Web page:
For the second time this month, Google has ordered out for innovation. On Tuesday, Google said it had acquired JotSpot, a maker of collaborative online applications. Earlier in October, Google acquired YouTube, the leading online video community site.
For the second time this month, Google has ordered out for innovation. On Tuesday, Google said it had acquired JotSpot, a maker of collaborative online applications. Earlier in October, Google acquired YouTube, the leading online video community site.It's no doubt a smart buy for Google. Beyond the defensive value of keeping a credible software-as-a-service provider out of the hands of the competition, the deal will help Google find a paying audience for its own software-as-a-service offerings, currently anchored by the free Google Docs & Spreadsheets. JotSpot, free at the basic level, has 30,000 customers and 2,000 companies such as British Telecom, Intel, and Symantec paying for higher tiers of service. That's how revenue stream diversification begins.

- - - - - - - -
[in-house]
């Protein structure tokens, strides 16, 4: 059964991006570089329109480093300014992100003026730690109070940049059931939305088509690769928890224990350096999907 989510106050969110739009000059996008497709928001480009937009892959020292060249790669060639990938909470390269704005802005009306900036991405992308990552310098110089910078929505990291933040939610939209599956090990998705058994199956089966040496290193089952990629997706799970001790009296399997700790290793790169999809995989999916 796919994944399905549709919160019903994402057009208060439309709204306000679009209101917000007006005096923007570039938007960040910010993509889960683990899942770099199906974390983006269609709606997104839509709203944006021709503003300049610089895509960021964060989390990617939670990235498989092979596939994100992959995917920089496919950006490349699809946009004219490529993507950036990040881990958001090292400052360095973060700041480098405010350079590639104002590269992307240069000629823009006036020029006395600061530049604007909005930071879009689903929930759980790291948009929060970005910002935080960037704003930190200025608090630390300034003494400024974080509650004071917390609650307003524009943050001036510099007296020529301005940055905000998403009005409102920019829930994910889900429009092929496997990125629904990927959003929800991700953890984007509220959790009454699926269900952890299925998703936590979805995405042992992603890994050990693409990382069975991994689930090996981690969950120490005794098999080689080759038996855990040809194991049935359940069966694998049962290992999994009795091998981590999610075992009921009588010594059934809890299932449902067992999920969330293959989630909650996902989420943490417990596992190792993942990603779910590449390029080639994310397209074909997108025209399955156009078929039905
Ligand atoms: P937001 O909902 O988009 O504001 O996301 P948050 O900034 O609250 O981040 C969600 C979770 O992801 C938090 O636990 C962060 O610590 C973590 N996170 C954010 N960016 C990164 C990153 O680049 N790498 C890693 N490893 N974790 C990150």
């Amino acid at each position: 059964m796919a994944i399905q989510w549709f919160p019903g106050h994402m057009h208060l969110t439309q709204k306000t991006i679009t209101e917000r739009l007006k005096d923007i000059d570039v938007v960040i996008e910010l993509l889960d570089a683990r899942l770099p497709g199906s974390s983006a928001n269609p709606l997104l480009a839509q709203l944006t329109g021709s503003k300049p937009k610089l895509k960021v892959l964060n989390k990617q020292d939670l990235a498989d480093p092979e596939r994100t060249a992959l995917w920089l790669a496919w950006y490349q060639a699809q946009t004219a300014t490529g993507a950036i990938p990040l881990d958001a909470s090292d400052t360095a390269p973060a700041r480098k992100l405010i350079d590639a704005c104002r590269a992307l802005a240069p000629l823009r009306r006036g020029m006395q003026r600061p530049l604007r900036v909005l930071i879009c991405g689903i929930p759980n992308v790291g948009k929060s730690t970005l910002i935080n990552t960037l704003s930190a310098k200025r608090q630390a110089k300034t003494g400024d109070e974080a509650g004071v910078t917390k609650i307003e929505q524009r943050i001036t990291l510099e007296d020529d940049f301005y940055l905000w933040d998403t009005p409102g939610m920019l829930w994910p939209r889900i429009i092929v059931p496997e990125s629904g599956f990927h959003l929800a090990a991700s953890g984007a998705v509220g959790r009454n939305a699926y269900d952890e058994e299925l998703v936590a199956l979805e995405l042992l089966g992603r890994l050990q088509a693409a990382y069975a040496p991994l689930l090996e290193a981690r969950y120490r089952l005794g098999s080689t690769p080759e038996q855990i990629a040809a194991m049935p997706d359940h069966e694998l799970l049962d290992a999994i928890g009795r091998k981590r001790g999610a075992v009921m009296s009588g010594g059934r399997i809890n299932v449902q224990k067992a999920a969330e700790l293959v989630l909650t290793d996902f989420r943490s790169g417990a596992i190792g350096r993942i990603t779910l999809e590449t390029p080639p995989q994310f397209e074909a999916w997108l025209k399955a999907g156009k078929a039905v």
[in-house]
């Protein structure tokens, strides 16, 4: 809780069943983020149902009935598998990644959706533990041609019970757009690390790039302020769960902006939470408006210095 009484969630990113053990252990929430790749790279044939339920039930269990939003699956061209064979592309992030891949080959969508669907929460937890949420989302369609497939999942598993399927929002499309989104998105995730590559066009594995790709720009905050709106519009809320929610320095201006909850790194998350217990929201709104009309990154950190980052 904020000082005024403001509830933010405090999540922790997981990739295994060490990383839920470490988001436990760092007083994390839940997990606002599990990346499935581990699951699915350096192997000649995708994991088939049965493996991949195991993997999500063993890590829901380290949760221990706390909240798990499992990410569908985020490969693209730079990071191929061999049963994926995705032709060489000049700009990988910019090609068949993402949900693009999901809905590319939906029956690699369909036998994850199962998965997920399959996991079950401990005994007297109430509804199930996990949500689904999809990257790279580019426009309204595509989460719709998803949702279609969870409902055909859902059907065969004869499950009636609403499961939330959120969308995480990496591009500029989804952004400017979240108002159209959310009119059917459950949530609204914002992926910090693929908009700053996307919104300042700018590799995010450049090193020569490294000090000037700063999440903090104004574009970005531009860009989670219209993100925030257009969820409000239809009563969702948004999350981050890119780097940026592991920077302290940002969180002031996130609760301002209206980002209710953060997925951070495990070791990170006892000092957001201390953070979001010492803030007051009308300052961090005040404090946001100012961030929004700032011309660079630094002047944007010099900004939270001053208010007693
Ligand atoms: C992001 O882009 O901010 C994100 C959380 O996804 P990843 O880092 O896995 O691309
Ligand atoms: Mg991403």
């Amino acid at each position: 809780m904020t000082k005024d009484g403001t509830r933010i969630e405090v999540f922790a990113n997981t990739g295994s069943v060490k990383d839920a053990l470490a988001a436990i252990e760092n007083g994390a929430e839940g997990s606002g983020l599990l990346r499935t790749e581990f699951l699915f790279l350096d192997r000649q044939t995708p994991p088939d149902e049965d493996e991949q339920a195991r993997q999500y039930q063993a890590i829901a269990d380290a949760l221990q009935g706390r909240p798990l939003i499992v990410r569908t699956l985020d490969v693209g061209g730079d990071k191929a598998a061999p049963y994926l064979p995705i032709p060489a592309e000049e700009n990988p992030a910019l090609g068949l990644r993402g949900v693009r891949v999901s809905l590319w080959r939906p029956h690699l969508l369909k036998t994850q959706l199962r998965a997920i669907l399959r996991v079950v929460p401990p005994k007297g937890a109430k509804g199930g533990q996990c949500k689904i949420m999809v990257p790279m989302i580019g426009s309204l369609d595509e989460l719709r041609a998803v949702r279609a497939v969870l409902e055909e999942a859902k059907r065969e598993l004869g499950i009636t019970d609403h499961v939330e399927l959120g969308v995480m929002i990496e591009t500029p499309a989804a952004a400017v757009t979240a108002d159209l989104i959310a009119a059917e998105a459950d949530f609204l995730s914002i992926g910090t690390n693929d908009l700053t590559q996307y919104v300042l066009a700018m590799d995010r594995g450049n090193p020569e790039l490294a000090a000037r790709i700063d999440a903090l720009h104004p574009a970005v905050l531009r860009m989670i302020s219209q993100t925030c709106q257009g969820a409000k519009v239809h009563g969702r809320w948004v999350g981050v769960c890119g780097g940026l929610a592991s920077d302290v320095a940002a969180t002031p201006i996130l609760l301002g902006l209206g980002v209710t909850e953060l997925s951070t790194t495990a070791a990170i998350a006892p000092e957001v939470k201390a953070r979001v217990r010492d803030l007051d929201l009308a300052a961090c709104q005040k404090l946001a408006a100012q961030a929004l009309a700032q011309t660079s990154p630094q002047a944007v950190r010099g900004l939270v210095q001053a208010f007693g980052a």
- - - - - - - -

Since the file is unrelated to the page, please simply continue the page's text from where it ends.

What's less clear is whether Google's vaunted innovation engine is running low on fuel (or being throttled back—Google recently said it intended to focus more on improving existing products than launching new ones). It may be that time is of the essence and Google has to act quickly before the market's infatuation with the company fades. That's certainly preferable to the possibility that for all its internal engineering talent, it can't build what it can buy.
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